Interesting facts about poo
Everyone must have regular bowel movements to keep their body healthy ( i.e. go to the toilet on a regular basis). Some people find this easier than others, so many people have developed a range of rituals to help their toilet routine. There are a number of commonly understood ideas about bowel movements that you may take for granted - but are these ideas in fact true?
For example, it is necessary to poo everyday?
Gastroenterologists say that going to the toilet three times a day to three times a week is normal, assuming the stool is not too loose or too hard. In other words, regularity does not mean that defecation should occur daily, but that it should happen consistently. Frequency only becomes a concern when it changes suddenly, in any direction.
One way your bowel movements could change is a result of constipation. This rather uncomfortable condition is caused by various factors, such as poor diet, dehydration, lack of exercise, change of schedule or change of diet during travel, pregnancy, or certain medications. Getting plenty of rest, drinking sufficient water, exercising, and eating a diet rich in fibre, fruits, and vegetables should help to ease constipation. If symptoms are not relieved within three or four days, it is important to consult your doctor - as reduced or no bowel movements could indicate (or lead to) a serious medical condition.
Diarrhoea, or loose bowel movements, is also caused by many factors, most commonly by viruses, bacteria or an allergic reaction. Bowel movements that are consistently ‘loose’ may be a sign of a chronic disease, such as irritable bowel syndrome (IBS).
Does poo always smell bad?
It's likely that your poo will not smell of roses, but it shouldn't smell like rotten swamp either. A bowel movement with a truly horrible odour, may be a sign of infection or something more serious, such as Crohn's disease, celiac disease, or ulcerative colitis.
Giardiasis is a tummy bug that causes symptoms like diarrhoea, and bloating.itGiardiasis, an infection of the Giardia lamblia parasites, is also well-known for producing unpleasant smelling faeces. If the smell persists over time, it is advisable to to take a trip to the doctor . In a similar case, flatulence (commonly known as farting), is normal and healthy. A fart is the natural by-product of intestinal bacteria that digests food, but like poo, if it frequently smelling particularly bad, it could be a sign that there is something wrong. If you are finding your flatulence especially unpleasant, we’d recommend a trip to the doctor - to make sure there’s nothing nasty going on in your body.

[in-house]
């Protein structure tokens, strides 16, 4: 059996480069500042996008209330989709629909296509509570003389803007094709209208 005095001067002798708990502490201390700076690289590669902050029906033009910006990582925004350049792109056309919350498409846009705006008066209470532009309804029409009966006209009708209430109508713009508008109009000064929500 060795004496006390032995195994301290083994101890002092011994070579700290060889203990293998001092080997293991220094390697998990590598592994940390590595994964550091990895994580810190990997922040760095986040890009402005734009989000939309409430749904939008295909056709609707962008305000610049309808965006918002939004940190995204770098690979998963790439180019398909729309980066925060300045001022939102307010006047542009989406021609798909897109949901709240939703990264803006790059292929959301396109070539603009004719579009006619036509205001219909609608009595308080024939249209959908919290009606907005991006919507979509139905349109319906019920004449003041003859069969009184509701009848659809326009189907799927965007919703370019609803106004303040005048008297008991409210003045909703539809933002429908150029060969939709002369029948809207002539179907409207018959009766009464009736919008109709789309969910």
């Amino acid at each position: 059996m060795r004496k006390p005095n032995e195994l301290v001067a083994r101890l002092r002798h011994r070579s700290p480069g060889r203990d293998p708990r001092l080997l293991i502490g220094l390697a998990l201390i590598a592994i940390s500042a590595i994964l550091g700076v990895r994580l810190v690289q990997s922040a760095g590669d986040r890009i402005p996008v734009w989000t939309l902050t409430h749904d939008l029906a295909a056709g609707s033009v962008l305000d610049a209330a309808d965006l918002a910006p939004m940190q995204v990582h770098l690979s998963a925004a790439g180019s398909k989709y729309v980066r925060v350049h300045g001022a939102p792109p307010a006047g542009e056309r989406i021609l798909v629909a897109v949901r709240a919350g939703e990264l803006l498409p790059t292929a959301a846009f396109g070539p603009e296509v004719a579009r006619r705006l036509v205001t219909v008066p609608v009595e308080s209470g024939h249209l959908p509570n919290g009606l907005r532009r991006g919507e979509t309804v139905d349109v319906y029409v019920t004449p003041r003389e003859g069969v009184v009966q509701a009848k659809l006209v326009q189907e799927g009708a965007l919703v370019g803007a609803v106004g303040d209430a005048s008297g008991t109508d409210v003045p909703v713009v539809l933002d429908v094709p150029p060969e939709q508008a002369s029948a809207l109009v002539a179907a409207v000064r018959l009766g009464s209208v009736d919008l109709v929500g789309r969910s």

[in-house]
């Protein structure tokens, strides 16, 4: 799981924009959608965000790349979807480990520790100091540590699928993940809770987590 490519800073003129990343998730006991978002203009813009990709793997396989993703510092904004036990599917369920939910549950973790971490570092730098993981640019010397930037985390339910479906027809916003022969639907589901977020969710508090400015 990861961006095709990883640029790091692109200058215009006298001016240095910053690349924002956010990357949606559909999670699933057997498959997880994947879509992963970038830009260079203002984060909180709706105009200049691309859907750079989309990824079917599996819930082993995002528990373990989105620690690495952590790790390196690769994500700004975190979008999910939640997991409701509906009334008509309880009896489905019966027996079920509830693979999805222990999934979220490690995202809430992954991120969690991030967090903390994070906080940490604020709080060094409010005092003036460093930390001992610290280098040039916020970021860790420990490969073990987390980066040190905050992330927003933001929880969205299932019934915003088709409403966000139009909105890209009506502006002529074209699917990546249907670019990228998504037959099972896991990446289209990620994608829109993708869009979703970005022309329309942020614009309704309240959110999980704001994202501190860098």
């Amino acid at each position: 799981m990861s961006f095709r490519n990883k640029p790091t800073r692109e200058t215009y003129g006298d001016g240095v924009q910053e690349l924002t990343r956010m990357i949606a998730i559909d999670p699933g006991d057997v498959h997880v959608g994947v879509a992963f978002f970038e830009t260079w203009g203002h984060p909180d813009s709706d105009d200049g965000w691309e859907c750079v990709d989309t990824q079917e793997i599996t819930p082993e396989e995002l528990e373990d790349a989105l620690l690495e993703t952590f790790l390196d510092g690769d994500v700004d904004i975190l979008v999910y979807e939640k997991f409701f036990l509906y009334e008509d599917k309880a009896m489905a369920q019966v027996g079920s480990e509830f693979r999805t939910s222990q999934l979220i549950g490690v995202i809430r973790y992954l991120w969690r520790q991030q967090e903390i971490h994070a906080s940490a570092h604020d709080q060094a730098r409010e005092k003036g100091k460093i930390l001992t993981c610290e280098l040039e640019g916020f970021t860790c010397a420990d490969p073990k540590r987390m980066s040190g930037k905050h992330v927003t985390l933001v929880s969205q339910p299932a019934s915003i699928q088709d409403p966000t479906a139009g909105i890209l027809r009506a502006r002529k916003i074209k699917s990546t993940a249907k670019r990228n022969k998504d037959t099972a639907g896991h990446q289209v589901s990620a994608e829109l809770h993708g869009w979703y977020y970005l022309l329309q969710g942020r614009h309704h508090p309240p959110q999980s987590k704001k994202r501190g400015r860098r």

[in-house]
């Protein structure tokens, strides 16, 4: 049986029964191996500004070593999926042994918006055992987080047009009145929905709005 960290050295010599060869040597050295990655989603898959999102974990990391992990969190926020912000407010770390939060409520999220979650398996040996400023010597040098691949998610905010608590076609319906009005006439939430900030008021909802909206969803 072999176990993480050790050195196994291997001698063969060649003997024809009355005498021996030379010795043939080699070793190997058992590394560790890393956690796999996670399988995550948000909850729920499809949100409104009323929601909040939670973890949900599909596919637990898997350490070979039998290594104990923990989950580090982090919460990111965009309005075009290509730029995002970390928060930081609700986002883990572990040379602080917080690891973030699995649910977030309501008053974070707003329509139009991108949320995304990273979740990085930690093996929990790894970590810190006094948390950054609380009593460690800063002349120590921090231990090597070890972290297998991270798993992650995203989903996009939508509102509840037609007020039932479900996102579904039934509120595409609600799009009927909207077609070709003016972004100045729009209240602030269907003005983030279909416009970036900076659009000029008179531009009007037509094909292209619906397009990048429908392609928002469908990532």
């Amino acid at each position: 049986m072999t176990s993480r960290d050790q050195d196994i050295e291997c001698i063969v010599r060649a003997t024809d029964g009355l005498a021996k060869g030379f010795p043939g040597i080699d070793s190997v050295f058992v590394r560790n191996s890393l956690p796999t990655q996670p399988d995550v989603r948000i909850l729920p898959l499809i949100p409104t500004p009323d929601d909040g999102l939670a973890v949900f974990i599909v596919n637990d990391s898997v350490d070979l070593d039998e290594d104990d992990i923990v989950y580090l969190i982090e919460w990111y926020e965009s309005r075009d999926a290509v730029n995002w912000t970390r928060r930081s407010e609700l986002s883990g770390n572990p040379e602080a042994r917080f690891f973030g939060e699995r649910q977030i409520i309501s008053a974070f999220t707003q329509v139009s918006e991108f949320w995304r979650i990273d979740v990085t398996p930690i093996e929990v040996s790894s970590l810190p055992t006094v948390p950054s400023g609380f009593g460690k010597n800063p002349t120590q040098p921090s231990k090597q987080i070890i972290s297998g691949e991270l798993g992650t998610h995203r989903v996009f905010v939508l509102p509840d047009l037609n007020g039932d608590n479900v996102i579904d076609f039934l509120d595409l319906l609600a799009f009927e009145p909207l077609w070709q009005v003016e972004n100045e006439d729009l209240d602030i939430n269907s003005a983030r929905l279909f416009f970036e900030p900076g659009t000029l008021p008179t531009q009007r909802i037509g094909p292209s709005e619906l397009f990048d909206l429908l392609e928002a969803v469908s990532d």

Although it is not necessarily the most pleasant subject in the world, poo is literally everywhere. Faeces unites the entire animal kingdom, it's something we all have in common. Poo is an essential cog in the wheel of life, acting as a fertiliser for some organisms and food for others.
Stools are the remains of food that the small intestine cannot digest or absorb. Poo is primarily water. The amount of water contained during a bowel movement can vary, depending on several factors, including for example eating spicy foods. Regardless, on average, poo is approximately 75% water. The second most important ingredient after water is bacterial biomass, from both living and dead organisms, which constitutes 25-54% of the dry weight of poo. The rest of the composition of poo is mainly carbohydrates, fibres, proteins, fats and undigested dead epithelial cells from the walls of the gastrointestinal tract.
The first toilet was designed by English poet and inventor, John Harington, in 1556. Despite his profession as a poet, his legacy was the toilet. A godson of Queen Elizabeth I, Harington was exiled to a house in Kelston near Bath, where in 1556 he designed and installed the first flushing toilet, which he called ‘Ajax’. When the queen visited, she was impressed by the toilet invention, so much so that she ordered one to be made for her. No more squatting required! In 1775 the invention was perfected, incorporating a more sophisticated pipe that improved its operation. Needless to say, this invention was a successful one.
Sitting on the toilet with the body at a 90º angle is actually the most inefficient and unhealthy way to have a poo. This posture can cause colon problems and constipation. Ideally, you should place a small stool under your feet when you are sat on the toilet, to create a 35º angle, similar to a squatting position. In this position you can press your legs close towards the abdomen and the abdomen towards the rectum. In many Eastern countries, there is anecdotal evidence that the tradition of squatting as opposed to sitting on a toilet leads to Asian people discharging more stools on average per day than Westerners. It's also true that obesity rates in Asian countries are much lower than in the West.